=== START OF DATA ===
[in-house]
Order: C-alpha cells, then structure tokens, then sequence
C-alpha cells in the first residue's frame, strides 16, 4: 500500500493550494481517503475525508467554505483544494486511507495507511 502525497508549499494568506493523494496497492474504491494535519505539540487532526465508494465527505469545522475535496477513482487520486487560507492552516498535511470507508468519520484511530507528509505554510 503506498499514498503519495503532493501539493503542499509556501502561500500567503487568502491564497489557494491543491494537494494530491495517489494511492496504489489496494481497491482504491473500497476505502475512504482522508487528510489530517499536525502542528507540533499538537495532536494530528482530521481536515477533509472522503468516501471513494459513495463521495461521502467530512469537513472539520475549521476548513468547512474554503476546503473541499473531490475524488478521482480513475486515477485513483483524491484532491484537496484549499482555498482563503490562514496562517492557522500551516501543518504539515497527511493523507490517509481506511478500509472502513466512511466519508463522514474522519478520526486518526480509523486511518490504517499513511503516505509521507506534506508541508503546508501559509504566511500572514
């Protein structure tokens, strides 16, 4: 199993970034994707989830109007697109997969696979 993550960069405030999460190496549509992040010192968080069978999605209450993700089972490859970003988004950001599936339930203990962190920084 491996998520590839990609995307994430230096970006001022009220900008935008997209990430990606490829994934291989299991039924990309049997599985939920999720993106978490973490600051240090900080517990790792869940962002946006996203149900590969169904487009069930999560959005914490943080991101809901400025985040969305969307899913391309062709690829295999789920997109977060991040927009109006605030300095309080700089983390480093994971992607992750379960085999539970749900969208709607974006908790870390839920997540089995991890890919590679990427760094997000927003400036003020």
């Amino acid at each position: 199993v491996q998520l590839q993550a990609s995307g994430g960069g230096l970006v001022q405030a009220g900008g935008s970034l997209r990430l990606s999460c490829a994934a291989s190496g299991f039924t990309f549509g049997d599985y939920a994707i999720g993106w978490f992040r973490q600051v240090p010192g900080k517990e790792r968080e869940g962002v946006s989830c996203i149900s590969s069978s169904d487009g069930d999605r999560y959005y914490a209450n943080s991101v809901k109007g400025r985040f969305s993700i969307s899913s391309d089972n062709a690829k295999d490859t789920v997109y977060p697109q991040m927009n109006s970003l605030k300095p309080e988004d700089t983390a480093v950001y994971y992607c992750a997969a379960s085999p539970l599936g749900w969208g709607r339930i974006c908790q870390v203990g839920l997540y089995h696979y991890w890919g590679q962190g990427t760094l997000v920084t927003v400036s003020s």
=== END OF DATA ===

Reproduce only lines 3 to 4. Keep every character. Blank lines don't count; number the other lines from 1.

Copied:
C-alpha cells in the first residue's frame, strides 16, 4: 500500500493550494481517503475525508467554505483544494486511507495507511 502525497508549499494568506493523494496497492474504491494535519505539540487532526465508494465527505469545522475535496477513482487520486487560507492552516498535511470507508468519520484511530507528509505554510 503506498499514498503519495503532493501539493503542499509556501502561500500567503487568502491564497489557494491543491494537494494530491495517489494511492496504489489496494481497491482504491473500497476505502475512504482522508487528510489530517499536525502542528507540533499538537495532536494530528482530521481536515477533509472522503468516501471513494459513495463521495461521502467530512469537513472539520475549521476548513468547512474554503476546503473541499473531490475524488478521482480513475486515477485513483483524491484532491484537496484549499482555498482563503490562514496562517492557522500551516501543518504539515497527511493523507490517509481506511478500509472502513466512511466519508463522514474522519478520526486518526480509523486511518490504517499513511503516505509521507506534506508541508503546508501559509504566511500572514
């Protein structure tokens, strides 16, 4: 199993970034994707989830109007697109997969696979 993550960069405030999460190496549509992040010192968080069978999605209450993700089972490859970003988004950001599936339930203990962190920084 491996998520590839990609995307994430230096970006001022009220900008935008997209990430990606490829994934291989299991039924990309049997599985939920999720993106978490973490600051240090900080517990790792869940962002946006996203149900590969169904487009069930999560959005914490943080991101809901400025985040969305969307899913391309062709690829295999789920997109977060991040927009109006605030300095309080700089983390480093994971992607992750379960085999539970749900969208709607974006908790870390839920997540089995991890890919590679990427760094997000927003400036003020």